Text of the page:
BOONVILLE — Forestport Elementary School will close effective June 30, and its students will attend Boonville Elementary School beginning in the 2019-20 school year.
The closure was approved 7-0 Thursday night by the Adirondack school district Board of Education, concluding a process that has included a board study of the move and objections at recent board meetings by community members including Forestport parents.
“We need to move forward in a positive light for the entire district,” Adirondack district Superintendent Edward Niznik said after the meeting regarding the transition for students, staff and families.
The Forestport school at 10275 State Route 28, which has 79 students in grades K-5, is closing due to factors including overall declining enrollment in the district, efforts to better balance class sizes, and a need for financial savings.
The district previously has estimated that savings from the closing would be about $623,000. Niznik said it would offset most of a projected 2019-20 budget deficit of about $490,000, adding that the budget could include a slight local tax levy increase of less than 1 percent.
Class sizes at the Forestport school are in the 10-15 range, said Niznik, while classes at the district’s other two elementary schools in Boonville and West Leyden are in the 15-to-18-to-20 range. Projected enrollments for 2019-20 for pre-K to grade 5 include 393 students at the Boonville school, and 136 students at the West Leyden school; the district has said the Boonville school has sufficient room for more class sections.
Before the board voted on the closure resolution Thursday, it was addressed by Forestport school parent Miriam Doud who said “we’re...just asking to be more involved in this process...with our children and with the transition.”
Doud acknowledged it “fiscally does make sense” to look at the Forestport school and whether to close it. But “if you truly want us to feel part of the district...we should have a plan beforehand” and “a little more time” taken.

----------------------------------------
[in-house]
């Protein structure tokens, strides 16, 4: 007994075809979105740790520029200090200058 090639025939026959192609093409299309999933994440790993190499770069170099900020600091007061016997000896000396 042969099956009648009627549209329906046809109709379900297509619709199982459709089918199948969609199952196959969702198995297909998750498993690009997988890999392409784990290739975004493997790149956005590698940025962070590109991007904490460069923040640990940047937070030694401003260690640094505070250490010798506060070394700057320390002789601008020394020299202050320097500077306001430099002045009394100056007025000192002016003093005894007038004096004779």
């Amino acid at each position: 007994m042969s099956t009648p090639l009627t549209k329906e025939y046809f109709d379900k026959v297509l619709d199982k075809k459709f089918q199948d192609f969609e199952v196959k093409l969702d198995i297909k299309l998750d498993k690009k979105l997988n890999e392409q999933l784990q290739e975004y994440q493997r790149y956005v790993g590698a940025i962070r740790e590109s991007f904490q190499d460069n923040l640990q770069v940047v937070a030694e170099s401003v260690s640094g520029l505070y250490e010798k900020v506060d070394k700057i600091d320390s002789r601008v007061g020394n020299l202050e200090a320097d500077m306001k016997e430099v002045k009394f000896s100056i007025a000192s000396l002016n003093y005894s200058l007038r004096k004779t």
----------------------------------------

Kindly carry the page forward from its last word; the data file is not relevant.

Doud also expressed concern about busing arrangements that would put K-5 students from Forestport on buses with middle and high school students, and about students’ ability to deal with that. Niznik noted following the meeting that Boonville Elementary School begins at 8 a.m. while the start times are 9 a.m. at the Forestport and West Leyden schools. But in the afternoon, for “all of our schools...all kids ride together,” he added.
Parents Ron and Sue Davies, whose three children attended the Forestport school and now are in grades 6, 9 and 10, questioned the board’s decision after the meeting.
Sue Davies said that in 2004 “we went through this” when the district considered closing the Forestport school but decided not to. Ron Davies said that years ago the school district changed attendance zone lines and “evened the schools out,” asking why it could not be done again rather than such a drastic measure.
At the Forestport school, “children had a name” and were “not just a face,” said Ron Davies. He called the school closure a “quick, quiet process,” adding the public had “very little knowledge.”
Niznik, however, said after the meeting that the matter had been studied over the last several months including the board asking for information and materials such as enrollment figures and historical data.
Board President John Abdo said a draft of a transition plan has been distributed to parents, and the board is awaiting feedback. The transition could include opportunities for Forestport Elementary students to “come here” to Boonville Elementary for visits and for the schools’ staffs to “get together,” plus “field trips together” for the students, said Niznik.
There still is “a lot of time to make it happen,” Abdo said of the transition. Regular classes for the 2019-20 school year begin in September.
As for the Forestport school building, the district will seek an appraisal of the property, said Niznik. The district would like to “sell it or lease it,” he commented. It has operated as en elementary school for about 50 years, he said.